In addition to being assisted by the Roman Curia in his spiritual responsibilities as the Successor of St. Peter, the Supreme Pontiff is assisted in the government of the temporal territories of the Holy See by a Governorate. Principal among these territories is the Vatican City State.
The Mons Vaticanus is a small hill across the Tiber River from the center of Rome. In the first century it contained a palace and a circus (an oblong racecourse), belonging to the Emperor Nero. It was in Nero’s Circus that St. Peter was martyred, crucified upside-down, because he had said he was unworthy to die as Christ died. He was buried in a near-by garden containing other graves. A shrine indicating Peter’s presence was erected over the grave around 150 AD during a relative period of peace for the Church, and Peter’s bones were hidden in a wall to protect them from desecration.
The first, or Constantinian, Basilica of St. Peter was built on the site after the Emperor legalized Christianity in 313 A.D. and then gave the land to Pope Silvester (314-335). Over the course of the centuries offices and a residence were built to accommodate the pope and his court. In the 16th century this basilica was torn down and the current Renaissance basilica was erected. Excavations under the main altar in the 1940s to 1960s have revealed the 1st century pagan graveyard, the shrine over Peter’s grave, as well as discovered bones suggestive of St. Peter, along with the ancient graffiti “Petrus ibi est” (Peter is here). These excavations are today open to the pubic for tours, scheduled well in advance due to their popularity.
Despite the close association of Peter and the popes with Vatican Hill, until the 1870s the Vatican was not the principal residence of the popes. Rather it was the Lateran Palace, also built on property given to Pope Sylvester by the Emperor Constantine. Here the Pope constructed the cathedral of Rome, dedicating it to the Holy Savior, to St. John the Baptist and to the Apostle St. John, though it is commonly called the Lateran Basilica.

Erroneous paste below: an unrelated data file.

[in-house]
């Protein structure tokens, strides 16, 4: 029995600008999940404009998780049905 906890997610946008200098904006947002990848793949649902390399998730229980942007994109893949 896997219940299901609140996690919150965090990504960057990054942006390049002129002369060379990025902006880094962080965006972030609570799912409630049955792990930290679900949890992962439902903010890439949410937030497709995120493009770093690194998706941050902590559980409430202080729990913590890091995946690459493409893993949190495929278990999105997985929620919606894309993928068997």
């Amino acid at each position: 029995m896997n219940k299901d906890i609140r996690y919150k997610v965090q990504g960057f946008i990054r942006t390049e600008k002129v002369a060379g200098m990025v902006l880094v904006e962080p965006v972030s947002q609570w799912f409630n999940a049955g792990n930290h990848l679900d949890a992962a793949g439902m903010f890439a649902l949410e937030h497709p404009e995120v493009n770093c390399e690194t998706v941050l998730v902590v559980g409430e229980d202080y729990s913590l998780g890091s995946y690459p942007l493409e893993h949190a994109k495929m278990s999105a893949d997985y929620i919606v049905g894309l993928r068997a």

From the early Middle Ages (700s), the Pope possessed other territory in central Italy. Known as the Papal States, in which he had both spiritual authority as pope and civil authority as ruler. Beginning in 1859 Giuseppe Garibaldi, fighting on behalf of King Victor Emmanuelle II of Italy, progressively unified the states on the Italian peninsula. By 1861 the Pope had lost all but Rome and Lazio, the region around the city. Then in 1871, Italian forces entered Rome and the Pope retreated to the Vatican, where his residence has remained ever since.
In 1929, Vatican City was formally established by concordat with Italy as the territorial seat of the Roman Pontiff, a treaty updated in 1985. The Vatican City State is the smallest sovereign state in the world (109.7 acres). It has its own diplomatic corps, passport, laws, police, stamps, and money, as well as a parish church, St. Anne, a pharmacy, supermarket and other services needed by its almost 1000 permanent residents.
Pontifical Commission for the State of Vatican City and President of the Governorate of Vatican City State: Archbishop Fernando Vérgez Alzaga, L.C.